For the 80% of people in the U.S. with back pain, some may have to resort to surgery to help relieve the pain and fix the underlying problem. Over 600,000 spinal surgeries are performed every year in the United States and unfortunately, for those patients, this also means increased x-ray radiation exposure, both before and after surgery.

While x-rays are only used when necessary and are generally considered safe, there are small risks from repeated exposure to them. notes that “the tiny amount of radiation exposure should always be considerably outweighed by the benefits for the patient.”

Even though they are fairly safe, undergraduates at the Stevens Institute of Technology in New Jersey developed a new tool for minimizing the amount of x-rays needed by back pain patients.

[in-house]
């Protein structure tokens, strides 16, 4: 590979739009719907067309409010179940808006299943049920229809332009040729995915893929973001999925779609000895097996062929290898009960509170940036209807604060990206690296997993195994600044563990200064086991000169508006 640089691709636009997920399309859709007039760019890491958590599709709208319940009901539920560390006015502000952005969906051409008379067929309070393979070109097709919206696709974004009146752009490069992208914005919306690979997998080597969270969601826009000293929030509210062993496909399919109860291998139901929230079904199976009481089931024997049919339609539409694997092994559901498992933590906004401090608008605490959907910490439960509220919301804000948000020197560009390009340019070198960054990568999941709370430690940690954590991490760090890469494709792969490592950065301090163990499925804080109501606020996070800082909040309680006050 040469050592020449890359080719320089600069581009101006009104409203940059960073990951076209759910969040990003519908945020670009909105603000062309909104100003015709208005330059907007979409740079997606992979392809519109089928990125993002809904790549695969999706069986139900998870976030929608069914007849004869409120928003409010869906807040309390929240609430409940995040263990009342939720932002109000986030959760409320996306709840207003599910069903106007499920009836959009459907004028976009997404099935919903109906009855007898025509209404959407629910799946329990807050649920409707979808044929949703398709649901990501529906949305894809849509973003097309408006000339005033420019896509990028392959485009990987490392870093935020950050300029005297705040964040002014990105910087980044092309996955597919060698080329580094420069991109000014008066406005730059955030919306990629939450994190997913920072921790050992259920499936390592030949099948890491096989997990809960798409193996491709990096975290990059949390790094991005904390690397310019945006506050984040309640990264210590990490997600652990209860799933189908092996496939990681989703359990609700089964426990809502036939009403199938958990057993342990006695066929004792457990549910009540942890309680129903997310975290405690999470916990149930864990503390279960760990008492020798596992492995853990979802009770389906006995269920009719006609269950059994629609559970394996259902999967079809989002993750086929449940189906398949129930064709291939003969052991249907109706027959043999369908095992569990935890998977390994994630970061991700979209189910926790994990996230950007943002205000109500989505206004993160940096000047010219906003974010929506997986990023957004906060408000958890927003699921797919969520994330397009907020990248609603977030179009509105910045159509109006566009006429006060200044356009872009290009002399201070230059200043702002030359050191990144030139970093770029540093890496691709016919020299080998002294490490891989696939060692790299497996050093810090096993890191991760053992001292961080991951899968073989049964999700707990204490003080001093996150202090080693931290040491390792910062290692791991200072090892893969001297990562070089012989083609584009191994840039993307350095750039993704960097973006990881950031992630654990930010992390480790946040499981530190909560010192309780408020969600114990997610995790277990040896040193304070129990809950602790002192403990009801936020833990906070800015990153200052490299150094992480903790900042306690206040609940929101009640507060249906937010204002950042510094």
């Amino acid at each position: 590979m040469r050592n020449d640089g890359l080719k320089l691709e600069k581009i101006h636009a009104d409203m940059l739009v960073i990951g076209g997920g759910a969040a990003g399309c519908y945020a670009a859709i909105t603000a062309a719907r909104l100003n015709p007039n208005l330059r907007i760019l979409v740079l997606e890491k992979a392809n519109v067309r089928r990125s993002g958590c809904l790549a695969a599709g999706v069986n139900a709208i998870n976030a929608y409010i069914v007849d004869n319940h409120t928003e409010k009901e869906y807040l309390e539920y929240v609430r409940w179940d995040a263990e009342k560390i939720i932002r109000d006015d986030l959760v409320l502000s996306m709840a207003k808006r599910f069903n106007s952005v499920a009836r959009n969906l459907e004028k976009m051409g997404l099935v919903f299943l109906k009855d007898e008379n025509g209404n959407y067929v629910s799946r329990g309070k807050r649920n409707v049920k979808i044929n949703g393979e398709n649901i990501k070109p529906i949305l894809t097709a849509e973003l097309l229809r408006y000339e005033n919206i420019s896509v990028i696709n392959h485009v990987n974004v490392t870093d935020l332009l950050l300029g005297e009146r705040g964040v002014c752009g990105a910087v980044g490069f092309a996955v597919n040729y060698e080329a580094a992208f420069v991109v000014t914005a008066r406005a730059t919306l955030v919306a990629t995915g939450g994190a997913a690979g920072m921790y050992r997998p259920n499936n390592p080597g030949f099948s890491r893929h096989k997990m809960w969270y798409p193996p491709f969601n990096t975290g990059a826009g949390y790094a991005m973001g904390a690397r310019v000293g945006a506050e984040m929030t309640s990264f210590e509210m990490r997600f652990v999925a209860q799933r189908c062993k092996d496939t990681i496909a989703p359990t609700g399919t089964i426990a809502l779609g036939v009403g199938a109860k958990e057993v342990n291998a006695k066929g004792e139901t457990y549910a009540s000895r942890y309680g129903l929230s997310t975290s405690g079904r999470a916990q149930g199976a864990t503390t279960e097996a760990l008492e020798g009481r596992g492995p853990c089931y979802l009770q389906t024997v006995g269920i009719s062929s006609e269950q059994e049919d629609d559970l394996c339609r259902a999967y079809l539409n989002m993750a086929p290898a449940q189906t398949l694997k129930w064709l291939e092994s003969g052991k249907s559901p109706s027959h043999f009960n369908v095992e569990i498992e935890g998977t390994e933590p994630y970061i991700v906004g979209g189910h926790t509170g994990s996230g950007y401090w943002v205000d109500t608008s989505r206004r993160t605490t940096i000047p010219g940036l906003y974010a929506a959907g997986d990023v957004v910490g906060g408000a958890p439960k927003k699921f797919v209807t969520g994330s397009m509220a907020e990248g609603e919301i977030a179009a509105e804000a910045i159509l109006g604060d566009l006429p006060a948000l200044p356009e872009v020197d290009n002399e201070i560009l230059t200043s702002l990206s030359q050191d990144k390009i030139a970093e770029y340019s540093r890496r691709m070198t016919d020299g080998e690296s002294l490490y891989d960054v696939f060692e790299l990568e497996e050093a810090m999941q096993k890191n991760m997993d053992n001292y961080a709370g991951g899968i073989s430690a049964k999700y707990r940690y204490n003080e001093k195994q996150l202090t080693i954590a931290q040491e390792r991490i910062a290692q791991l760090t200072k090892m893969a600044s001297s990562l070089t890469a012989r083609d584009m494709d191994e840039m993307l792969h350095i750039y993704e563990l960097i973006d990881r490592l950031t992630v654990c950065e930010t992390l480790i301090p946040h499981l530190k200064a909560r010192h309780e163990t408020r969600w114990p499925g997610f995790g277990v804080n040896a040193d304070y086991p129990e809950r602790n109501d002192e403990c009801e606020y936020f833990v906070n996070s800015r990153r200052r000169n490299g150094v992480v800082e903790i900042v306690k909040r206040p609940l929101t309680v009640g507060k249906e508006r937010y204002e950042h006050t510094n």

In an article published in Technology and Innovation–Proceedings of the National Academy of Inventors, Kerri Killen and Samantha Music profiled their new evaluation device that could severely limit or eliminate the need for x-rays for back surgery. Their “electrogoniometer” uses three separate battery-powered devices to measure spinal movements and curvature. The device itself is worn like a vest and can be used during routine examinations, through the course of physical therapy, and for pre- and post-operative appointments. It is also easy to use, with little training needed on the part of the medical professional using the device.

Additionally, the decreased need for x-rays could lead to $5 billion in healthcare savings every year. 

Along with continued monitoring during physical therapy, the technology may also be used to help doctors determine when and if an injured patient can return to work. Killen and Music also note that its use could be expanded beyond back pain for use in movement evaluations in the hips, shoulders, knees, and wrists.

Have you undergone an x-ray during a trip to a doctor? 

Image by Paul Stocker via Flicker


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